Theresa May has just delivered a remarkable speech – that is, to say, a speech that were it delivered by anyone other than the Prime Minister anywhere other than the steps of Downing Street, it would likely result in the police gently asking them if everything was quite alright.
In response to the leaks about May’s awkward dinner with Jean-Claude Juncker, the Prime Minister has accused officials and politicians in the European Union of seeking to influence the general election on 8 June.
Let’s break it down. As I wrote yesterday, the Juncker leak has to be seen through the prism of the fact it was a leak to a German newspaper, for a German audience. As is often the case with such leaks, Juncker – who either leaked it directly or had it leaked by a subordinate – comes out as rather wittier than you imagine he was in person. It suggested that Downing Street’s expectations for Brexit were through the roof and an exit with no deal was likely. It should primarily be seen as preparing the German electorate for the possibility that it will have to pay more into the EU if Britain leaves without a deal.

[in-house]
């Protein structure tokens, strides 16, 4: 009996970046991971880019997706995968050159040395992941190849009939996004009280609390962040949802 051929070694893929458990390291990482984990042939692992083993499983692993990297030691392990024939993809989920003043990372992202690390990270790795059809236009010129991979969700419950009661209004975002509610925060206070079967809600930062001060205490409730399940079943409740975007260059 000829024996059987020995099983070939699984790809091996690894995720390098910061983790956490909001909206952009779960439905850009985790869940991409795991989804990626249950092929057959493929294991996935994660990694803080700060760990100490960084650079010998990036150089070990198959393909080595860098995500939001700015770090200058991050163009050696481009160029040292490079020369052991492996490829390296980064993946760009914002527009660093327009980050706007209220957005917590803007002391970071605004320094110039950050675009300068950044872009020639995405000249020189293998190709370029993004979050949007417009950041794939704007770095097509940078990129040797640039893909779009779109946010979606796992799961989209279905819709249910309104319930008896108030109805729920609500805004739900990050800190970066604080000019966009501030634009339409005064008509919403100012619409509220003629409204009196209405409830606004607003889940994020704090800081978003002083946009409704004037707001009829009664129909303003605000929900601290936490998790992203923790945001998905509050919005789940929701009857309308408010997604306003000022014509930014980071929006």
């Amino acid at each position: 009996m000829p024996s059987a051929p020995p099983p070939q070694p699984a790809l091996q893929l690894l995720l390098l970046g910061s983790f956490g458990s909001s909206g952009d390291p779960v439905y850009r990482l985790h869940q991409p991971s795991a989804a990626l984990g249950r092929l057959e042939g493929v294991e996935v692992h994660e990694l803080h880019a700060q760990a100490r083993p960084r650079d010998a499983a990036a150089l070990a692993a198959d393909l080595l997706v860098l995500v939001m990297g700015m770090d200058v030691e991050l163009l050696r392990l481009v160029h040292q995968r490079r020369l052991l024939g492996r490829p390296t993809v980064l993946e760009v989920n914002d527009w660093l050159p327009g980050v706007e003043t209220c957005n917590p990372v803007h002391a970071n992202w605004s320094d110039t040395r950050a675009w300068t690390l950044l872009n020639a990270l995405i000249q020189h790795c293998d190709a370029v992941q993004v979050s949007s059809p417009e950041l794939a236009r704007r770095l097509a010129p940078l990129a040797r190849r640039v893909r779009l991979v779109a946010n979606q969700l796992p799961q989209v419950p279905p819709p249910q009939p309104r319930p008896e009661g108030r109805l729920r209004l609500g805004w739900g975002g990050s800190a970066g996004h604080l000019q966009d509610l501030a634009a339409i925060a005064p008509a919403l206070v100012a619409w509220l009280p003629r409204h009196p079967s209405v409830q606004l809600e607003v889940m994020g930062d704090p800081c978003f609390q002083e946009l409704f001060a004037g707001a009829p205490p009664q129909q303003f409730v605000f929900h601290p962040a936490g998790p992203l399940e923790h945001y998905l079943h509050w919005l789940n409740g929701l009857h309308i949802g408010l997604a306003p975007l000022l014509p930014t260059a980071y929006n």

The row was a double benefit for May. It increased the salience of the Brexit deal and the question of who people want negotiating with the EU27, one which, both Labour and Conservative strategists believe, hurts Labour and helps the Tories. It also gave her the opportunity to gain some goodwill with her European counterparts by not rising to it. David Davis did a good job of that this morning, shrugging it off and saying there would be no “megaphone diplomacy” from the British end.
Unfortunately, that turned out to only be half true. May’s speech was all megaphone and no diplomacy. And if politics is viewed through the crude prism of who wins in June, it was a great speech. It further cast the election as a special one-off event in which people need to lend their votes not to the Conservative Party but to Theresa May. It hinted at the idea – which will become more explicit as the campaign wears on – that there is something about Labour under Corbyn that is not only unfit to govern but actively dangerous.
It would be a silly speech to give if the Conservatives were level in the polls or even trailing Labour. Giving it when the only question is the scale of the Tory victory is reckless. Yes, the polls have been wrong before. But it would require the miss without historical precedent for the benefits of this speech in the election campaign to outweight the costs to Britain thereafter.
The challenge for May is not beating Labour – it’s getting the best Brexit deal after the election. It wouldn’t hurt if she started to take that latter part a little more seriously.